Your low-level performers, Donnelly continued, are either brand new to their job and just learning, or don't have the skills or just aren't suited for the job. New people will learn quickly, while the others are likely to leave anyway. But, like top performers, there's just not that many low performers.
The bulk of your people are middle performers, he said. "They're competent, get the job done, but have room for improvement. They could be a little more productive. They could be more engaged offering ideas to innovate or ways to improve your processes. They probably make up 60% or more of your entire workforce.
"If 60% of your people could be just 5% more productive, think of what that would mean," Donnelly added. "It would be like adding a new full-time employee for every 20 people you have. If 60% of your people were offering ideas to improve and innovate, and an average idea saved $500 a year, what would that do to your bottom line? That's why companies need to focus their efforts on moving mid-level performers."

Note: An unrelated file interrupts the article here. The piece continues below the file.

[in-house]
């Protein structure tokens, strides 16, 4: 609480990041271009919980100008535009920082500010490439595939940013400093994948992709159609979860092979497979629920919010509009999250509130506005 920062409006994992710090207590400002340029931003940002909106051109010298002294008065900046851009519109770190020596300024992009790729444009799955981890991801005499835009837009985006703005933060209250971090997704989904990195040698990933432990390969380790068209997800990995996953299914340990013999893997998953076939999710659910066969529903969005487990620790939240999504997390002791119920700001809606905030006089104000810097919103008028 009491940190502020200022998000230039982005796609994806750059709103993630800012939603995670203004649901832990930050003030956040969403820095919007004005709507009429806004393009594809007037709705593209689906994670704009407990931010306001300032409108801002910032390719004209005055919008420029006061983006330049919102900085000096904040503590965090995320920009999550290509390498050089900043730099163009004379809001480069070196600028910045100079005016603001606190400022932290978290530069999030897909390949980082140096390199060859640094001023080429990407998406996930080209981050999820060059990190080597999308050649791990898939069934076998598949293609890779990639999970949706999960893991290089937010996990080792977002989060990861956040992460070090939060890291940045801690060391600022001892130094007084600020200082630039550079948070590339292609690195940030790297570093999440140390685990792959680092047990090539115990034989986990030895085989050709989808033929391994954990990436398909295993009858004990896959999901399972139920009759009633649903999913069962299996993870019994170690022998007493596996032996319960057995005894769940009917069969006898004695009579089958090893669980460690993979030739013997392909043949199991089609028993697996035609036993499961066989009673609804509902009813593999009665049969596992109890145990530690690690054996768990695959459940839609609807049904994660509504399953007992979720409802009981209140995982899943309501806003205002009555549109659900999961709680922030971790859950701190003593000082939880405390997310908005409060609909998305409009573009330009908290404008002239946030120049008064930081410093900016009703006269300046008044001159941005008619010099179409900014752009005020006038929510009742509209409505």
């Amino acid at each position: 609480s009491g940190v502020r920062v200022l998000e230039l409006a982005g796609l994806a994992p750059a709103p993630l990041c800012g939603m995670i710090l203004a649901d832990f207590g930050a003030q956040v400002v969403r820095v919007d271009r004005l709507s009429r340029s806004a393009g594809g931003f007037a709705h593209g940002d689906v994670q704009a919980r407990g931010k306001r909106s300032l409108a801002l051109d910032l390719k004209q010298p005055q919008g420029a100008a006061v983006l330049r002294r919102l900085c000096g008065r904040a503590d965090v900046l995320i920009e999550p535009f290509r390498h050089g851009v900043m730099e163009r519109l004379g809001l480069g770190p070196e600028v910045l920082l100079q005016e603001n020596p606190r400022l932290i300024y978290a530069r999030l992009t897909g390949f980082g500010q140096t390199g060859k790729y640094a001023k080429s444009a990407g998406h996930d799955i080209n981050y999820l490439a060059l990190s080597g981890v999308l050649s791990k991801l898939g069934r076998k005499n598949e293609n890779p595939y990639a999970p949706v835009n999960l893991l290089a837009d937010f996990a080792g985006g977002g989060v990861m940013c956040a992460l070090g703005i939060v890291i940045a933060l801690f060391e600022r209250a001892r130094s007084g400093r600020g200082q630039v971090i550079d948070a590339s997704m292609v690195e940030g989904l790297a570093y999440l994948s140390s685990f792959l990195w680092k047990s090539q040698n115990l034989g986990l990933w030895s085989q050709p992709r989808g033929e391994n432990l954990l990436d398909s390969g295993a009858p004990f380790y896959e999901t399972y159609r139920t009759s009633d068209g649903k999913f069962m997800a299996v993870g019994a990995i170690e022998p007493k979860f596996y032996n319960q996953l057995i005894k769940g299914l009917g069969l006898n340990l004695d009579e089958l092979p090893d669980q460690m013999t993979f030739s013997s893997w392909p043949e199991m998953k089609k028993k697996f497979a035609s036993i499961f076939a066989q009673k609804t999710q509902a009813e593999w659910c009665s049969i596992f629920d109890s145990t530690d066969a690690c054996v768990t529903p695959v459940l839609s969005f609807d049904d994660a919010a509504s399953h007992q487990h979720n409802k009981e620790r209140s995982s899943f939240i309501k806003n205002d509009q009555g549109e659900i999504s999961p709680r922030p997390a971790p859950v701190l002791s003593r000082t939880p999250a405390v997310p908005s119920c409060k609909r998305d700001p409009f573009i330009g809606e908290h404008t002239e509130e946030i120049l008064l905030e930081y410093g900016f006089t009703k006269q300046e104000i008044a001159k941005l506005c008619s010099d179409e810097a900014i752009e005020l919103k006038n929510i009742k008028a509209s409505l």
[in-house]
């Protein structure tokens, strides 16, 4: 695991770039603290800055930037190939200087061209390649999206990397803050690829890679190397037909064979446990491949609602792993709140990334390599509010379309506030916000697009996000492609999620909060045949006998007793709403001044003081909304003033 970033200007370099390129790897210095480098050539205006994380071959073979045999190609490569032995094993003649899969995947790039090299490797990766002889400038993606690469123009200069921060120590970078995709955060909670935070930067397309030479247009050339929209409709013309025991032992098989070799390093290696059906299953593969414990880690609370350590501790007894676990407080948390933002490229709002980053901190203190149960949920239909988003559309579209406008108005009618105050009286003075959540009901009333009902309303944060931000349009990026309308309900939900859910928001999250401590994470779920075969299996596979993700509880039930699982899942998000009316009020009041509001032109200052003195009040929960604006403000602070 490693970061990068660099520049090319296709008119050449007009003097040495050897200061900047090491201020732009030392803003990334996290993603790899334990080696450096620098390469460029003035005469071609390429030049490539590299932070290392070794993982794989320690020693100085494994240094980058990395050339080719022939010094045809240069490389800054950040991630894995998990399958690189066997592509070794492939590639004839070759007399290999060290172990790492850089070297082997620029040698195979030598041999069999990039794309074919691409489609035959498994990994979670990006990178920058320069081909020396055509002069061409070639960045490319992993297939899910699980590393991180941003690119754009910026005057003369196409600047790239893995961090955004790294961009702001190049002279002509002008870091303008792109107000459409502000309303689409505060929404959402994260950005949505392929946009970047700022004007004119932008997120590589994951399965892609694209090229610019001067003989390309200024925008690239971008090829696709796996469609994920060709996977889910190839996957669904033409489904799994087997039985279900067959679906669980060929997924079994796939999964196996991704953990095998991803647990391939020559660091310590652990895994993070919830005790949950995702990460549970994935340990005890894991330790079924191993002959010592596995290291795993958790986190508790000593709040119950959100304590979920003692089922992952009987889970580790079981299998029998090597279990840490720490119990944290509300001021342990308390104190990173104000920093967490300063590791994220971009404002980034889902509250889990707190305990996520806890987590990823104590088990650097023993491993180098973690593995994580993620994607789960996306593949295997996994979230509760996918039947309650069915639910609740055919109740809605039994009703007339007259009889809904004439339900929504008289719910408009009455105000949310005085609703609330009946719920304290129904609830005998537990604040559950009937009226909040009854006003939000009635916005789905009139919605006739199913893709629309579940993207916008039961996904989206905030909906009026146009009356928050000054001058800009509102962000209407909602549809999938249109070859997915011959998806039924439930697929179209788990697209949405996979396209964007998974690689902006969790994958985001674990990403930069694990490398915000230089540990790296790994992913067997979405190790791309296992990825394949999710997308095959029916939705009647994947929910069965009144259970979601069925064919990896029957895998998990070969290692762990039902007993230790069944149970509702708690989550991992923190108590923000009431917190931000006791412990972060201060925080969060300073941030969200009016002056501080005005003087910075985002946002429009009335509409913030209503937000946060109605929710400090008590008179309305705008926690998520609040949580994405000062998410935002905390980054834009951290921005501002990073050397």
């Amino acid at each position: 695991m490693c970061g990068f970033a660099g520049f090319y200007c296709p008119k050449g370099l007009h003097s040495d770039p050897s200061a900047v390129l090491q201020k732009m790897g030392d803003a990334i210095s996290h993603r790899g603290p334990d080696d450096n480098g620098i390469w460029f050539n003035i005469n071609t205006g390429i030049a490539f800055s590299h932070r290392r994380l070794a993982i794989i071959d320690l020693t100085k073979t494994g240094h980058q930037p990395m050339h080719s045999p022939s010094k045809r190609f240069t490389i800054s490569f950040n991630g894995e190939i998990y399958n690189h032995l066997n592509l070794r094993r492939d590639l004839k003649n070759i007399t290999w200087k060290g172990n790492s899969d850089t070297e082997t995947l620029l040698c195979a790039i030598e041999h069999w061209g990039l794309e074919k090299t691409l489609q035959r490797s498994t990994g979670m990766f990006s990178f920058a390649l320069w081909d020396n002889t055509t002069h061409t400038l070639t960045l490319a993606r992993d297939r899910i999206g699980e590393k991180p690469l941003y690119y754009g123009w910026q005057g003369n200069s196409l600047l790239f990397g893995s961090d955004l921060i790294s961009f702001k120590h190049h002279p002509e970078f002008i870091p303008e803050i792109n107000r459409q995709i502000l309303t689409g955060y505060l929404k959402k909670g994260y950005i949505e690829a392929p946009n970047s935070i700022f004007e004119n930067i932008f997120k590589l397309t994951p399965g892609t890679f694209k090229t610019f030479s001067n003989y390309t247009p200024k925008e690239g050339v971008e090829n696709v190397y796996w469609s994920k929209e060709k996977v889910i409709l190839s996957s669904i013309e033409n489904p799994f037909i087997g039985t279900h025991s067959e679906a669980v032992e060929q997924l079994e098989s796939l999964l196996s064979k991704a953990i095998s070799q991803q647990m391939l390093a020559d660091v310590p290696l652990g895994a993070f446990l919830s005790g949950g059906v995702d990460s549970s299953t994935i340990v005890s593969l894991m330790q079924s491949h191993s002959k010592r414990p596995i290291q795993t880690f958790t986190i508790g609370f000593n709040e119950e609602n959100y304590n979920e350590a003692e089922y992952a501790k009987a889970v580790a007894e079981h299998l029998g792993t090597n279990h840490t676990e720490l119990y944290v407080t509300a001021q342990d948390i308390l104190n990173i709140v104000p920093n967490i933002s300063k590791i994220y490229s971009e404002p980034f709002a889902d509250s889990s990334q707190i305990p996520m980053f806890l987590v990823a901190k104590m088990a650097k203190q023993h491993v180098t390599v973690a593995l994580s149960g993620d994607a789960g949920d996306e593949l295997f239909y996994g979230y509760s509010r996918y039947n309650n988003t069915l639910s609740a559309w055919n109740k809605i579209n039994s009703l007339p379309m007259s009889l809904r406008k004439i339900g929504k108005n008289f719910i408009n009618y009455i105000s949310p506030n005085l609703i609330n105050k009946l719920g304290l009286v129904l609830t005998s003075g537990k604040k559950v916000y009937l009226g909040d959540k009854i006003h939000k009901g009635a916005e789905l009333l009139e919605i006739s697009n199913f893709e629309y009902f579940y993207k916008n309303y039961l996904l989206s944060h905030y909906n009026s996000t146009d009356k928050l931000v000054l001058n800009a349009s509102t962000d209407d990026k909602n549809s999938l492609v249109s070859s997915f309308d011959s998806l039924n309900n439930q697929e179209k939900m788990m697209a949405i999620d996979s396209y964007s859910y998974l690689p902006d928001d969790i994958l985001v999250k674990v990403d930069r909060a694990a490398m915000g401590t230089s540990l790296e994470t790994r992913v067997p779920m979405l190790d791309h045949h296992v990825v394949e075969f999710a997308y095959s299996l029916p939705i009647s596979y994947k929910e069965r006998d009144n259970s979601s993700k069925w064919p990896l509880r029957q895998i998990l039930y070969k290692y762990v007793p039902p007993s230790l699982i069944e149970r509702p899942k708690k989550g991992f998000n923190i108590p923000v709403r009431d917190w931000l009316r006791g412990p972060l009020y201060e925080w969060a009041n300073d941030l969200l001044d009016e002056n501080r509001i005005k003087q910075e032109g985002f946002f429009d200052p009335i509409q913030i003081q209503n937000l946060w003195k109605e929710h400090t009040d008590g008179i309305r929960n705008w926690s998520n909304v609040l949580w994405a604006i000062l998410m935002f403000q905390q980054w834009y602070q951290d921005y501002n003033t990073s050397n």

Nobody ever hires a failure, said Hinda Director of Marketing Ric Neeley. "Everyone we hire is going to be a superstar, no matter the job. So why are there so many mid-level performers?"
It's simple, he said: There's only a limited number of top performers. When you find them, you must keep them. Otherwise, you'll have a huge performance gap when a top performer finds a new job.
That's why most companies spend all their time and effort focused on retaining top performers, Neeley said. "But the fact is, a mid-level performer has a better chance of improving more incrementally percentage-wise than a top performer possibly could. And there's probably 10 mid-level performers for each top performer. Your greatest chance of generating real bottom-line improvement lies in moving those mid-level performers. They can improve more and there's more of them."
It can be done, Donnelly said. "Yes, you can move the middle. We see it regularly. In safety programs we see creating awareness, teaching safe behaviors and recognizing milestones keeps the program top of mind and reduces incidents."